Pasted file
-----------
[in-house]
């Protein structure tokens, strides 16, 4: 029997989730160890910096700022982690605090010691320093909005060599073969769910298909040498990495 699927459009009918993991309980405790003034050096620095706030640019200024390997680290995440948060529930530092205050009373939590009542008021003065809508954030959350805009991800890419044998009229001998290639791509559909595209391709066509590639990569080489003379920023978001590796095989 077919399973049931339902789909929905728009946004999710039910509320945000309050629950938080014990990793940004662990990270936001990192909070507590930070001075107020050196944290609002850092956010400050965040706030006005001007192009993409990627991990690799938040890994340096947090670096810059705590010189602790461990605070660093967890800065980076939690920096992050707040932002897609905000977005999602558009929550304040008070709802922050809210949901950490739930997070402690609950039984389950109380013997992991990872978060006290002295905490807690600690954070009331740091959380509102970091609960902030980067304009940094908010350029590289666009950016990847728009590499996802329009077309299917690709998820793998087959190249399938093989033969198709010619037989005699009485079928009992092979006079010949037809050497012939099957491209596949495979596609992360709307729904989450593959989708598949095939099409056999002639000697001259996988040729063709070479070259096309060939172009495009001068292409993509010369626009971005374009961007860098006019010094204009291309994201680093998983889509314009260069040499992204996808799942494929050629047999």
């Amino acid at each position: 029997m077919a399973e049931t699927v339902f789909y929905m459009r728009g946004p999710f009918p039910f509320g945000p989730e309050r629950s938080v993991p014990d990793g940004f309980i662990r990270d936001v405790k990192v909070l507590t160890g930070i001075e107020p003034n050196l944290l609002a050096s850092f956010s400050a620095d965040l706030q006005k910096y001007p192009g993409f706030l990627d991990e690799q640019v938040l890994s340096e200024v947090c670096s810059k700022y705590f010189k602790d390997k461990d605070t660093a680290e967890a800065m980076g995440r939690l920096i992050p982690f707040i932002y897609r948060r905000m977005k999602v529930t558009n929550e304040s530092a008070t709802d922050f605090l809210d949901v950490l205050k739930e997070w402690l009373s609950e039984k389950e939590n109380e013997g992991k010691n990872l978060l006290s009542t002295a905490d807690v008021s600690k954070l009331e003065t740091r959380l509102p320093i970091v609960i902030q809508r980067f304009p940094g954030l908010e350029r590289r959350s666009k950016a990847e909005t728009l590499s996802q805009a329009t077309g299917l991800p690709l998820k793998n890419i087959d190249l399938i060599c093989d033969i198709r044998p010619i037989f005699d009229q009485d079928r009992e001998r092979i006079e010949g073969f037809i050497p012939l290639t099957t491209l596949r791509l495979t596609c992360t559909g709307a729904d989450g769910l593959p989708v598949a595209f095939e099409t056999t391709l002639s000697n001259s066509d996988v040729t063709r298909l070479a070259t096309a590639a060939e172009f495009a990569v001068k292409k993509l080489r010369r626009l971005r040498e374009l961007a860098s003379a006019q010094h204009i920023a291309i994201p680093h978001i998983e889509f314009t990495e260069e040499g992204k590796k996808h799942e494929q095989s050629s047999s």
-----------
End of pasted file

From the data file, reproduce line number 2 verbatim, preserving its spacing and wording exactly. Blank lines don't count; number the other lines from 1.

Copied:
């Protein structure tokens, strides 16, 4: 029997989730160890910096700022982690605090010691320093909005060599073969769910298909040498990495 699927459009009918993991309980405790003034050096620095706030640019200024390997680290995440948060529930530092205050009373939590009542008021003065809508954030959350805009991800890419044998009229001998290639791509559909595209391709066509590639990569080489003379920023978001590796095989 077919399973049931339902789909929905728009946004999710039910509320945000309050629950938080014990990793940004662990990270936001990192909070507590930070001075107020050196944290609002850092956010400050965040706030006005001007192009993409990627991990690799938040890994340096947090670096810059705590010189602790461990605070660093967890800065980076939690920096992050707040932002897609905000977005999602558009929550304040008070709802922050809210949901950490739930997070402690609950039984389950109380013997992991990872978060006290002295905490807690600690954070009331740091959380509102970091609960902030980067304009940094908010350029590289666009950016990847728009590499996802329009077309299917690709998820793998087959190249399938093989033969198709010619037989005699009485079928009992092979006079010949037809050497012939099957491209596949495979596609992360709307729904989450593959989708598949095939099409056999002639000697001259996988040729063709070479070259096309060939172009495009001068292409993509010369626009971005374009961007860098006019010094204009291309994201680093998983889509314009260069040499992204996808799942494929050629047999």